Ukraine Interpol Bureau: Terrorists and their accomplices might have prepared for the Manchester assault in Ukraine | The War on Terrorism Homeland Security | Forum

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Ukraine Interpol Bureau: Terrorists and their accomplices might have prepared for the Manchester assault in Ukraine
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June 16, 2017
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June 16, 2017 - 5:04 am
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Department of Interpol and Europol of the National Police of Ukraine informed the Office of legal affairs of the Interpol General Secretariat that from that moment on the international terrorists were no longer serving in the Islamic battalion, battalions "Crimea" and "Asker," the Noman Chelibijihan battalion, battalions of the Ministry of Internal Affairs and other units of Ukraine's law enforcement agencies.

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According to the letter, there is no possibility that international terrorists could be serving in any security service of Ukraine, while the cases when people from the wanted lists have shown up in uniform in 2017 are no longer relevant after a set of crime prevention, anti-corruption, counter-terrorism and separatism measures has been conducted alongside with the re-attestation of security personnel of Ukraine.

It is crucial that in his letter the head of the INTERPOL National Central Bureau for Ukraine Vasyl Nevolia deliberately withheld the information whether those related to the Manchester terror attack were currently in Ukraine or not. He also failed to mention if those on the international wanted lists had visited his country. Of particular interest are cases when persons specified in the Interpol Red Notices were detected among members of the Ukrainian paramilitary groups in 2017. That fact that those people weren't arrested in contravention of international treaties gave rise to complaints from National Central Bureaus (NCB) of a series of member countries to the Interpol General Secretariat.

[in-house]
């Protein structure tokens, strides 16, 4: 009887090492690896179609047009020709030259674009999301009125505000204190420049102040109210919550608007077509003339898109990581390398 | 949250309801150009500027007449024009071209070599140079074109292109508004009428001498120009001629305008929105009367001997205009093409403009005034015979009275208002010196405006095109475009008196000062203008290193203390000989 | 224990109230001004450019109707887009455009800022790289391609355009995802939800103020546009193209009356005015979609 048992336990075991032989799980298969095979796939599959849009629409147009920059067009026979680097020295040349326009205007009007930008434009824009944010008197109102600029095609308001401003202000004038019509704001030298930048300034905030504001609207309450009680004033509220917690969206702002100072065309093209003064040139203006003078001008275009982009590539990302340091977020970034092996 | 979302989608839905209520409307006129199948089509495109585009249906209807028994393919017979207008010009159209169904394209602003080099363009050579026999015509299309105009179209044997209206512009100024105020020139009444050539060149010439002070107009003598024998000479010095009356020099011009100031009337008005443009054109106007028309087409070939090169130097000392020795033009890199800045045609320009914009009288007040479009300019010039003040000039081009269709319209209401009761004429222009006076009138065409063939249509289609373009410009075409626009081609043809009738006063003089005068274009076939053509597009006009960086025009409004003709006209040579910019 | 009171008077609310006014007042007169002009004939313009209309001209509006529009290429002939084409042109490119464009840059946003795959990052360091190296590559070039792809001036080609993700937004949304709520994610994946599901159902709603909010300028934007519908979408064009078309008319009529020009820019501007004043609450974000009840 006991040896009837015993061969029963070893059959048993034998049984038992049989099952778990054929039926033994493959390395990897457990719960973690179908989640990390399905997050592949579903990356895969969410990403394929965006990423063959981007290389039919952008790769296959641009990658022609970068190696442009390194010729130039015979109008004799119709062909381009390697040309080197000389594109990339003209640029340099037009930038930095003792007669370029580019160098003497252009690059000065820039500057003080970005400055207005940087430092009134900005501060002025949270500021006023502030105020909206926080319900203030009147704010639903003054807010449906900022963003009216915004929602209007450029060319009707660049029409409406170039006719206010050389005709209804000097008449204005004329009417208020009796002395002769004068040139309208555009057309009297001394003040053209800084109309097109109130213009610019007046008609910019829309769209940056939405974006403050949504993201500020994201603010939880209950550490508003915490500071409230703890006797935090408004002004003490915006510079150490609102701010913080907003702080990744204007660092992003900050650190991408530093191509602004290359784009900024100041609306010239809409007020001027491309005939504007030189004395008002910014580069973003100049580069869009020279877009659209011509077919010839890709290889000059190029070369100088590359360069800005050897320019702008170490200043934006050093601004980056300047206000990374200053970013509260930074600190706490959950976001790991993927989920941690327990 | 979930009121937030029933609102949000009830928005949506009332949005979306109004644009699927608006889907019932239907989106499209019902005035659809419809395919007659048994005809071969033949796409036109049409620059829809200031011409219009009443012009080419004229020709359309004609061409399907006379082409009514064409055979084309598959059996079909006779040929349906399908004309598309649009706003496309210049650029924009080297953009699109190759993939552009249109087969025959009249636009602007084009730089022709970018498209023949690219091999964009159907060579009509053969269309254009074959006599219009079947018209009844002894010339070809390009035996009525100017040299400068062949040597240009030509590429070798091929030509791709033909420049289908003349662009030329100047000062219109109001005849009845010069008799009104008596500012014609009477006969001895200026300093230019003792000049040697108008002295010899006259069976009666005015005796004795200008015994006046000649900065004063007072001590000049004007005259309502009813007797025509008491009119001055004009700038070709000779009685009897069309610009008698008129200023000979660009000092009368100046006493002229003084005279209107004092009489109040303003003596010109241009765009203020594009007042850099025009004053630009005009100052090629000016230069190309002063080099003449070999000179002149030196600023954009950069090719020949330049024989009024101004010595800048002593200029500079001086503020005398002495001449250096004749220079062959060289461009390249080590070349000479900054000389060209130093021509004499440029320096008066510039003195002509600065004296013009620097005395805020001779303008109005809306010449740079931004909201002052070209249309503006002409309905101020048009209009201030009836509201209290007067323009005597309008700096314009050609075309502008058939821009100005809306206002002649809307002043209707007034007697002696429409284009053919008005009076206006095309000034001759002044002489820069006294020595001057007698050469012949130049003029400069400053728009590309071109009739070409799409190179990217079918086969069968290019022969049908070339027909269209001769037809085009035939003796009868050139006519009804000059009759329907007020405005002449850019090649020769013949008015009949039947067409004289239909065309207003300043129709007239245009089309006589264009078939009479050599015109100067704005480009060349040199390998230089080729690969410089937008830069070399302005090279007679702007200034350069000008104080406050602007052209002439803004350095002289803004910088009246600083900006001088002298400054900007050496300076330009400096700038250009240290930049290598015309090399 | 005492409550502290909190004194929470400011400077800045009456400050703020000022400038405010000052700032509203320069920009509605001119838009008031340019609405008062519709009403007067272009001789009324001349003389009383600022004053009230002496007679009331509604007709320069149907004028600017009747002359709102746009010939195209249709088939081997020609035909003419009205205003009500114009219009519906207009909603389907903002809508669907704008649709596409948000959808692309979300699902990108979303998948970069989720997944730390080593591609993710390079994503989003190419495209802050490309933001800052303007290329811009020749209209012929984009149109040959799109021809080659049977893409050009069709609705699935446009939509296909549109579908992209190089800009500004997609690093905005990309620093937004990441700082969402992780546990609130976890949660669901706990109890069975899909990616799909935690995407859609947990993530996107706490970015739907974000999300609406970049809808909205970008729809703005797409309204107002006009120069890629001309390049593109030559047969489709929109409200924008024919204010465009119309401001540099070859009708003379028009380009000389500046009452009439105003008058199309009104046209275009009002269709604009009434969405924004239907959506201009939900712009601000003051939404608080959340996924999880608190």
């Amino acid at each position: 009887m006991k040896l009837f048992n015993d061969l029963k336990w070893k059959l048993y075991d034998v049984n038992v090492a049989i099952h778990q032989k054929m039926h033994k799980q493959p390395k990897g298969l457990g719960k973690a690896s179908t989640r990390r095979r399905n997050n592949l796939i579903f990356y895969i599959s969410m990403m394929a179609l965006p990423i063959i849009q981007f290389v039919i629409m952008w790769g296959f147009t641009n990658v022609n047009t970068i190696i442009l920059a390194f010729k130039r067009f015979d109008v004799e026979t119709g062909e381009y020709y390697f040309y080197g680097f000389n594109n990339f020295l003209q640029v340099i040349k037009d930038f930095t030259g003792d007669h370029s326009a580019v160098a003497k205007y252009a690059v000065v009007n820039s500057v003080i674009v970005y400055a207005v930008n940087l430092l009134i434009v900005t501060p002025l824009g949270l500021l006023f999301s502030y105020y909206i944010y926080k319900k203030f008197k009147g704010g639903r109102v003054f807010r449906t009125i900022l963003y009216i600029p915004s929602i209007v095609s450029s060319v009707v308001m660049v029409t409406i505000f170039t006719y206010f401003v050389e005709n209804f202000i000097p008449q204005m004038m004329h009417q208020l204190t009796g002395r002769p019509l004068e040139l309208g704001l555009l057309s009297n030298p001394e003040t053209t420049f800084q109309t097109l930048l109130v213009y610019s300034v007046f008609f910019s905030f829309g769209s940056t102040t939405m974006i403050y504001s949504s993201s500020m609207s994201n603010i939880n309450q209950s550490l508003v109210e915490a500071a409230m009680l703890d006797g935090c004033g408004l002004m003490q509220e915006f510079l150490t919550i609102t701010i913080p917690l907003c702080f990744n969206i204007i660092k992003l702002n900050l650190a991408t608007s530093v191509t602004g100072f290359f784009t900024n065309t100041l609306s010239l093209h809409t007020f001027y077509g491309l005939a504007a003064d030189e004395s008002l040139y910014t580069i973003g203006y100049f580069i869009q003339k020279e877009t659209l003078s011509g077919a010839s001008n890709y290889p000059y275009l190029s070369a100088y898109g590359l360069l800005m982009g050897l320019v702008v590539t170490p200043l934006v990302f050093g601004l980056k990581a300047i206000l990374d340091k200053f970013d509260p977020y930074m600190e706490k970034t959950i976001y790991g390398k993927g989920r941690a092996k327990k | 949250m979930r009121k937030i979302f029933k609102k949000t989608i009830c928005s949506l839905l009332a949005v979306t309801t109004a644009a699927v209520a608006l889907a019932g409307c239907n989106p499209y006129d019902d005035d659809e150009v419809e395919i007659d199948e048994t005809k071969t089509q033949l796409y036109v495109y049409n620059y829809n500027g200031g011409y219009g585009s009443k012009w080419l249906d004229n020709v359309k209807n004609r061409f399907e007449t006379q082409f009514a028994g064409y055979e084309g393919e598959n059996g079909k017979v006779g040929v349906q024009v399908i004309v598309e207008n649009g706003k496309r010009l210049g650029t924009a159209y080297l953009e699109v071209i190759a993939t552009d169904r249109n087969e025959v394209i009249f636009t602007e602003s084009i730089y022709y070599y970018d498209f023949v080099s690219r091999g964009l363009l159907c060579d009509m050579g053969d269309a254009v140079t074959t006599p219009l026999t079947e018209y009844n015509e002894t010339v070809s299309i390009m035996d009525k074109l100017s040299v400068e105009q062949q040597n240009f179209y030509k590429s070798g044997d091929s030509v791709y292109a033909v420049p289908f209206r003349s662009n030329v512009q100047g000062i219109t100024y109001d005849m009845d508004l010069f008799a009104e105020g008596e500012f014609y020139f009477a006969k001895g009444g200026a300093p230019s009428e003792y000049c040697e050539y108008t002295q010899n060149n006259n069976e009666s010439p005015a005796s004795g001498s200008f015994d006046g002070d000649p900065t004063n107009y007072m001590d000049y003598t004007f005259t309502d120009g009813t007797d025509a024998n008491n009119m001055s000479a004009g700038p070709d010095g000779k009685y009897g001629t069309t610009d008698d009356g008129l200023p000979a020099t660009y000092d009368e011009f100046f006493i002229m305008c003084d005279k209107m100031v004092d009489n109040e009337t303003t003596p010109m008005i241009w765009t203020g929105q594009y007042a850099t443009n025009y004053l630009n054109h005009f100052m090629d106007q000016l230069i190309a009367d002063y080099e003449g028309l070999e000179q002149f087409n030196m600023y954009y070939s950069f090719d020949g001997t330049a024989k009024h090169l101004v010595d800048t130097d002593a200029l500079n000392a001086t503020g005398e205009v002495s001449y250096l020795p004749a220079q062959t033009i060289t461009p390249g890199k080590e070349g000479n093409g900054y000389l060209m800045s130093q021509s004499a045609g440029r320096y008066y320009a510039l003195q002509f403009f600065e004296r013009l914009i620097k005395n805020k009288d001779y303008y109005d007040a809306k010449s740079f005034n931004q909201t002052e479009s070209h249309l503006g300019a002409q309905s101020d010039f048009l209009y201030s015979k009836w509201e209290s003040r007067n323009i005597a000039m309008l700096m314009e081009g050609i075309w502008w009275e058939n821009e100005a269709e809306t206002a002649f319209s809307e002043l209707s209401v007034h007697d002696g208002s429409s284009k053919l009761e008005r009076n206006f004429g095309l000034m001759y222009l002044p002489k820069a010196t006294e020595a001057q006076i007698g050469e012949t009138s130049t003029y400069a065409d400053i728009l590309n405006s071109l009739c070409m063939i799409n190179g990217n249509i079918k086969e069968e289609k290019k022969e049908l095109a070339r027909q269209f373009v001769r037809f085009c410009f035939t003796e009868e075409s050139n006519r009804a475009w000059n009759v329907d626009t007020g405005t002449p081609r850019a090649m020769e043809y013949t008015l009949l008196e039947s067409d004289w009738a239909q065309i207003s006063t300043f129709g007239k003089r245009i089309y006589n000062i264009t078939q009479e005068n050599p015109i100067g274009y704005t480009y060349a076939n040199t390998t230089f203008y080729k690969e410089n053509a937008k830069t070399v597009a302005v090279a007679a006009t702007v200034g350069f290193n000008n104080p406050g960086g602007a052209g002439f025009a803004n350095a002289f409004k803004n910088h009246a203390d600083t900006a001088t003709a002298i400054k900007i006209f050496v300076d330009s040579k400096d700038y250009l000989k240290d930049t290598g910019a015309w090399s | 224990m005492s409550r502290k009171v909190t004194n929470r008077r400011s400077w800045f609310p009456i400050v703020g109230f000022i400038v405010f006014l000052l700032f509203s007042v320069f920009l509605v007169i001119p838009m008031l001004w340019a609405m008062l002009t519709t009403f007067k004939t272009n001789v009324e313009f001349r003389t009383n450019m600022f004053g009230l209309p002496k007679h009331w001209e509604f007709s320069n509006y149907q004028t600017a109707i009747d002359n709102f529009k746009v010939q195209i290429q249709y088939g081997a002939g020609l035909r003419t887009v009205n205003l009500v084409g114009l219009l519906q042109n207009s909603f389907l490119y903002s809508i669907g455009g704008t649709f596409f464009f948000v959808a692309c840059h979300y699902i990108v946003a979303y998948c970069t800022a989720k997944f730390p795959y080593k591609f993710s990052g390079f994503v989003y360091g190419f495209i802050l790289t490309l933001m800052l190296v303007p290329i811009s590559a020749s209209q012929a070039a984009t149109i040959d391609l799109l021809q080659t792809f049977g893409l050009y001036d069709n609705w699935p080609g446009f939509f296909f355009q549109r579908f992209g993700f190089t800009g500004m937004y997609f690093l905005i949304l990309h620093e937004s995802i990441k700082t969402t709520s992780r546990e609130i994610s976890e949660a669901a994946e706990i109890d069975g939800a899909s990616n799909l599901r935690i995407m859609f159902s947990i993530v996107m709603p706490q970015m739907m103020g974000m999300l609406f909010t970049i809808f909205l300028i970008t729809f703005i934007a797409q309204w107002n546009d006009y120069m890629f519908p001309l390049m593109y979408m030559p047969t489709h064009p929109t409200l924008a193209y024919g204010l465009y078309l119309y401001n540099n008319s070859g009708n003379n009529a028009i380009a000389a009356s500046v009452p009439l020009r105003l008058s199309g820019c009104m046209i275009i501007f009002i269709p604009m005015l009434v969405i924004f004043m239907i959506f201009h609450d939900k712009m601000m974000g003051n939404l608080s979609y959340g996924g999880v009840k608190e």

The Ukrainian court system has been putting numerous obstacles for criminal extradition over the last decade. The most common reasons for refusal are acquiring citizenship of Ukraine under Article 6 of the European Convention on Extradition, and under Article 589 of the National Code of Criminal Procedure, also the prohibition of any intervention or activities of a political, military, religious or racial character under Article 3 of Interpol's Constitution. Errors in requests committed by the initiating country and breaches of procedural requirements of putting someone on the international wanted list aimed at extradition become reasons for refusal as well, although on rarer occasions.

Consequently there are grounds to believe that the manifold difficulties in detection, detention and extradition of persons involved in terror attacks in the EU have been associated not only with red tape of the International Police and NCB, but also with politically motivated activities by the Interpol member countries trying to protect a requested person.


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